Parking shortage dogs Main St. Ferry Terminal

Ferry riders driving to the Main Street Ferry Terminal began using an extra parking lot in May. The city-owned O Club parking lot across the street from the terminal provides 121 spaces under a temporary license agreement with the Water Emergency Transportation Authority (WETA). Despite the added parking lot, the street shoulder and unpaved lot west of a dog park continue to absorb overflow.

O Club parking lot on Main Street for ferry riders. Licensed for use by WETA.
O Club parking lot on Main Street for ferry riders. Licensed for use by WETA.

“Ridership has grown 29 percent since May, the month we opened the lot,” said Kevin Connolly, WETA’s manager of planning and development. “Given that the street and dirt lot were basically full at that time, it makes sense that the O Club has absorbed the additional riders.”

Unpaved city-owned parking lot on Main Street west of dog park used by ferry riders.
Unpaved city-owned parking lot on Main Street west of dog park used by ferry riders.

A ferry access study conducted by WETA in 2014 led to the O Club interim parking solution. The option of converting the nearby dog park to ferry parking was put on hold until the dog park could be moved a mile away to the planned Estuary Park.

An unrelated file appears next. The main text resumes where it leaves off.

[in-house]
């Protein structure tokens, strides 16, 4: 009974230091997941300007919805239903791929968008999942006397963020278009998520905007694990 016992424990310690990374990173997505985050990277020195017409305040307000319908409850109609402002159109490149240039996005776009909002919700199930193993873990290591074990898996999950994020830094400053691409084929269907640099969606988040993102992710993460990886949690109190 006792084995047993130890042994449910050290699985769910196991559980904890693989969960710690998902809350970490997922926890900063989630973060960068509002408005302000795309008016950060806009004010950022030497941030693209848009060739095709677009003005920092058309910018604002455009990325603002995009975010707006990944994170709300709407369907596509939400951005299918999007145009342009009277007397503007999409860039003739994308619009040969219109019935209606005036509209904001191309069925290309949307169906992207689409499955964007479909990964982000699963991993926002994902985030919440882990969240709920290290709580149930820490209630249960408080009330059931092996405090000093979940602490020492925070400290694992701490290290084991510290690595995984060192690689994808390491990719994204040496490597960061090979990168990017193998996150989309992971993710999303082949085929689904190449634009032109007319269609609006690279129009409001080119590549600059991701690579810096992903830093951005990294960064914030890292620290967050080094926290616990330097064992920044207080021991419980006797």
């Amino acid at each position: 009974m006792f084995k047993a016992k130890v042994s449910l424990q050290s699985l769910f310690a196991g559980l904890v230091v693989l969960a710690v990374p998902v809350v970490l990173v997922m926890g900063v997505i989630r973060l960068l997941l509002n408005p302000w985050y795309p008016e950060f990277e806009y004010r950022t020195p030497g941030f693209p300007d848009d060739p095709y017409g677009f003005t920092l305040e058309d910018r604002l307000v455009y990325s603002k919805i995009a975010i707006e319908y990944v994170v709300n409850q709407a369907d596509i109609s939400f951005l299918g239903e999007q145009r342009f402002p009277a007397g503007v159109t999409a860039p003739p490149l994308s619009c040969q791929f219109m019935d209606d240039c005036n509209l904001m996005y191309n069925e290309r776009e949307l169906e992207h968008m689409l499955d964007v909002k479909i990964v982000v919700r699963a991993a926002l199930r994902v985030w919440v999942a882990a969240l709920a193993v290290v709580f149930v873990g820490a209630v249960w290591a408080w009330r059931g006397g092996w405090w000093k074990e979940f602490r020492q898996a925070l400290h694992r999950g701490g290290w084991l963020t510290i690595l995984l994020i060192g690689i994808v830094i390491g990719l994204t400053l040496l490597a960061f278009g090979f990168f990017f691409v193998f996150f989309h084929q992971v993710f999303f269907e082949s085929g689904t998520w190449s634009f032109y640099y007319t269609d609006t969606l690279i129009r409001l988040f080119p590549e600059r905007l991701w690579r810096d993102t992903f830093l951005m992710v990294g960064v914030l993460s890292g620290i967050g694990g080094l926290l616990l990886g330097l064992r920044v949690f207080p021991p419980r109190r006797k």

Dog owners interviewed this past weekend at the Main Street dog park don’t see why the area they use for exercising their dogs should be blocking expansion of ferry parking. “I believe that it would be a better use of taxpayer money by relocating this dog park and turning it into a parking structure,” said Jennifer Keene, who lives near the Bay Farm Bridge. Keene drives across the island because it’s less crowded than Alameda’s other dog park.

Dog park on Main Street next to ferry terminal parking lot. Looking west with San Francisco in background.
Dog park on Main Street next to ferry terminal parking lot. Looking west with San Francisco in background.

“I really like the idea of moving this dog park to Estuary Park because it has a lot more trees, and it’s a better area for the dogs,” said Madison Walzberg, a resident of Coast Guard Housing. “It doesn’t take much to make a dog park. If they just fence it in, it would be a great solution for anyone with dogs,” said Walzberg.

Estuary Park Phase 2 area

Construction work on the first phase of Estuary Park on Mosley Avenue, featuring sports fields, began in August. Phase 2 of park construction, featuring an open meadow, picnic area and dog park, has yet to be funded. This four-acre section near the Alameda Landing residential area, which is already fenced in on three sides, could serve as an interim dog park by adding fencing to the remaining 500 feet along the street, according to Walzberg.

The demand for added ferry service at the Main Street Terminal prompted WETA to add five additional weekday departures last year. The enhanced service was set to expire this fall, but WETA will be extending the enhanced service through the end of 2017, thanks to a grant from the Metropolitan Transportation Commission.